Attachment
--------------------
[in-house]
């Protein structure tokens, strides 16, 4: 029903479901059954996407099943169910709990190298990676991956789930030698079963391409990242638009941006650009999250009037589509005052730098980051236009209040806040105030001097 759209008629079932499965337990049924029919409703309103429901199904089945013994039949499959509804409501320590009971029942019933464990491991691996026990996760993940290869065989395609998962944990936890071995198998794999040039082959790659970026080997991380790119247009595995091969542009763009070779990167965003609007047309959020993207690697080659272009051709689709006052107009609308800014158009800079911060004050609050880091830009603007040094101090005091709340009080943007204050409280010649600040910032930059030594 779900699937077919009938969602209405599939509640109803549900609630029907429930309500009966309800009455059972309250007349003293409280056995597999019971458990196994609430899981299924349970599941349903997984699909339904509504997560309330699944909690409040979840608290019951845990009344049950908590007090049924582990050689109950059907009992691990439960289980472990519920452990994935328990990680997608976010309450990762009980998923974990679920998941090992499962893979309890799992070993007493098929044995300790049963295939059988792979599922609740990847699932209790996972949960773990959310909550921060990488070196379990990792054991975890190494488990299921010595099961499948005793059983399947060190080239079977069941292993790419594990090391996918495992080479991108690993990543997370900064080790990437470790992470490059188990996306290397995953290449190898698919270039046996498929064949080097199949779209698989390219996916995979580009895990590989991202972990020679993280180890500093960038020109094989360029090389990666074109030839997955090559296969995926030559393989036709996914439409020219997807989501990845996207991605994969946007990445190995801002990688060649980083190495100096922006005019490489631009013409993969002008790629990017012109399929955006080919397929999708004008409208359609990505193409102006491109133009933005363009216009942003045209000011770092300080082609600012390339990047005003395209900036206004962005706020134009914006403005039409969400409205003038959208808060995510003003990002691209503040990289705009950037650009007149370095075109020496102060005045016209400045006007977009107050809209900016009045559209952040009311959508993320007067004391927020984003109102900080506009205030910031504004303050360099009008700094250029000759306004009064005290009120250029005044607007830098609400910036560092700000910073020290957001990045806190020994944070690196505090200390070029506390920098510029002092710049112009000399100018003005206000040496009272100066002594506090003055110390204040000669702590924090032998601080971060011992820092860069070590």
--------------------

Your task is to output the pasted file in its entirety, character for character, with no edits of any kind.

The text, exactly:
[in-house]
């Protein structure tokens, strides 16, 4: 029903479901059954996407099943169910709990190298990676991956789930030698079963391409990242638009941006650009999250009037589509005052730098980051236009209040806040105030001097 759209008629079932499965337990049924029919409703309103429901199904089945013994039949499959509804409501320590009971029942019933464990491991691996026990996760993940290869065989395609998962944990936890071995198998794999040039082959790659970026080997991380790119247009595995091969542009763009070779990167965003609007047309959020993207690697080659272009051709689709006052107009609308800014158009800079911060004050609050880091830009603007040094101090005091709340009080943007204050409280010649600040910032930059030594 779900699937077919009938969602209405599939509640109803549900609630029907429930309500009966309800009455059972309250007349003293409280056995597999019971458990196994609430899981299924349970599941349903997984699909339904509504997560309330699944909690409040979840608290019951845990009344049950908590007090049924582990050689109950059907009992691990439960289980472990519920452990994935328990990680997608976010309450990762009980998923974990679920998941090992499962893979309890799992070993007493098929044995300790049963295939059988792979599922609740990847699932209790996972949960773990959310909550921060990488070196379990990792054991975890190494488990299921010595099961499948005793059983399947060190080239079977069941292993790419594990090391996918495992080479991108690993990543997370900064080790990437470790992470490059188990996306290397995953290449190898698919270039046996498929064949080097199949779209698989390219996916995979580009895990590989991202972990020679993280180890500093960038020109094989360029090389990666074109030839997955090559296969995926030559393989036709996914439409020219997807989501990845996207991605994969946007990445190995801002990688060649980083190495100096922006005019490489631009013409993969002008790629990017012109399929955006080919397929999708004008409208359609990505193409102006491109133009933005363009216009942003045209000011770092300080082609600012390339990047005003395209900036206004962005706020134009914006403005039409969400409205003038959208808060995510003003990002691209503040990289705009950037650009007149370095075109020496102060005045016209400045006007977009107050809209900016009045559209952040009311959508993320007067004391927020984003109102900080506009205030910031504004303050360099009008700094250029000759306004009064005290009120250029005044607007830098609400910036560092700000910073020290957001990045806190020994944070690196505090200390070029506390920098510029002092710049112009000399100018003005206000040496009272100066002594506090003055110390204040000669702590924090032998601080971060011992820092860069070590």